Summary of Results of Conference
An incredible range of topics was covered at the conference, as can be seen from the powerpoints of talks and the posters (hard copies of which went on long-term display in the halls of the National Science Foundation). Organisms discussed ranged across the Tree of Life, from bacteria to fungi, green plants, and birds. Innovative approaches are being taken to integrate comparative genomics, enormous DNA sequence alignments, comparative anatomy & morphology, and paleontology.
At this meeting it was clear that the 22 currently funded projects are making fast progress, and are producing data sets on a heretofore unimaginable scale. A paradigm shift has occurred in the field of biological systematics; the field has been transformed, with these large groups of collaborating workers pooling their efforts to advance towards a common goal -- a "big science" approach necessary to answer the really big questions, including reconstructing the enormously large and complex tree of life.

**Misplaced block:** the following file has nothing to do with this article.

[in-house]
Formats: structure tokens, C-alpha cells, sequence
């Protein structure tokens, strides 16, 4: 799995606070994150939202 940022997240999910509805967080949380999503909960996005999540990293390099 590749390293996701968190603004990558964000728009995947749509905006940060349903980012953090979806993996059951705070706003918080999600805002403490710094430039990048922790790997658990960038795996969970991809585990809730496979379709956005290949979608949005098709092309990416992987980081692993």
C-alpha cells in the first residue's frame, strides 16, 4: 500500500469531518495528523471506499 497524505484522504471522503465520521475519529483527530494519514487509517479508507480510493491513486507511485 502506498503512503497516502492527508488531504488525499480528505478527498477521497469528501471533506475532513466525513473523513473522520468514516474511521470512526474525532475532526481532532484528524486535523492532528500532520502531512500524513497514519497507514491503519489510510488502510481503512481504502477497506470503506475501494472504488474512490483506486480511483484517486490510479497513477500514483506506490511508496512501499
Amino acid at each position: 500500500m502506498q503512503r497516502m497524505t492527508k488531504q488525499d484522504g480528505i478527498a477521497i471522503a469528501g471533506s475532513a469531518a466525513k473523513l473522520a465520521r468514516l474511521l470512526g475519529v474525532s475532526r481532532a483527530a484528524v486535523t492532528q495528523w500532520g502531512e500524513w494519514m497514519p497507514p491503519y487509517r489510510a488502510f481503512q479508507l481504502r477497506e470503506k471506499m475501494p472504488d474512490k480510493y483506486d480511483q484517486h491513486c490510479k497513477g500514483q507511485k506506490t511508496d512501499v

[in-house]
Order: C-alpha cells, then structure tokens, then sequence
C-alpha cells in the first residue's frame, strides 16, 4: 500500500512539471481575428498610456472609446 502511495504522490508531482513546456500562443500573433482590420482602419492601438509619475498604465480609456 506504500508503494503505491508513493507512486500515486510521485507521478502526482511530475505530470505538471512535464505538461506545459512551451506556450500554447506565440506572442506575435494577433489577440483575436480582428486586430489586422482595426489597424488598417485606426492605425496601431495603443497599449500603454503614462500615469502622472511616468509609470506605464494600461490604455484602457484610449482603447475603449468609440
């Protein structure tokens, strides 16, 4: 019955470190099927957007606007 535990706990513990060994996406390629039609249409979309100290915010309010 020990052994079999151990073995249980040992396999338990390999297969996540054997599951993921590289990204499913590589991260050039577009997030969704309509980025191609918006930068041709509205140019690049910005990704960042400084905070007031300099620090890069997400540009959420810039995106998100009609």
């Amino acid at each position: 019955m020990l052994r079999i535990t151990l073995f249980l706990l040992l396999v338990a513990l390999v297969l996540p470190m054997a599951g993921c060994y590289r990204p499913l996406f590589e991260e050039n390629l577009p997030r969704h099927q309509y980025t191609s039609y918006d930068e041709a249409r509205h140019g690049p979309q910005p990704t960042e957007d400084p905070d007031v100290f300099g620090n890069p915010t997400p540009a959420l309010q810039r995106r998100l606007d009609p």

However, challenges still remain: (1) Many large and ecologically important branches of the tree of life (e.g., Archaea, forams, red algae, diatoms, brown algae, dinoflagellates, and mammals) are not yet covered. (2) Each group has begun developing data-handling informatics for their immediate needs, but there is no overall coordination of the many separate data-bases and analytical tools: duplication needs to be reduced, innovations need to be shared, data gathering and storage need to be automated to a greater extent, meta-databases need to be developed. (3) Phylogenetics is a world-wide endeavor; many non-US biologists are involved in the current projects (but with limited funding from NSF) and many more would like to be involved in these or similar projects. Funding from other first-world governments would greatly enhance overall progress towards this grand quest to understanding humans' place in the enormous family tree of life.
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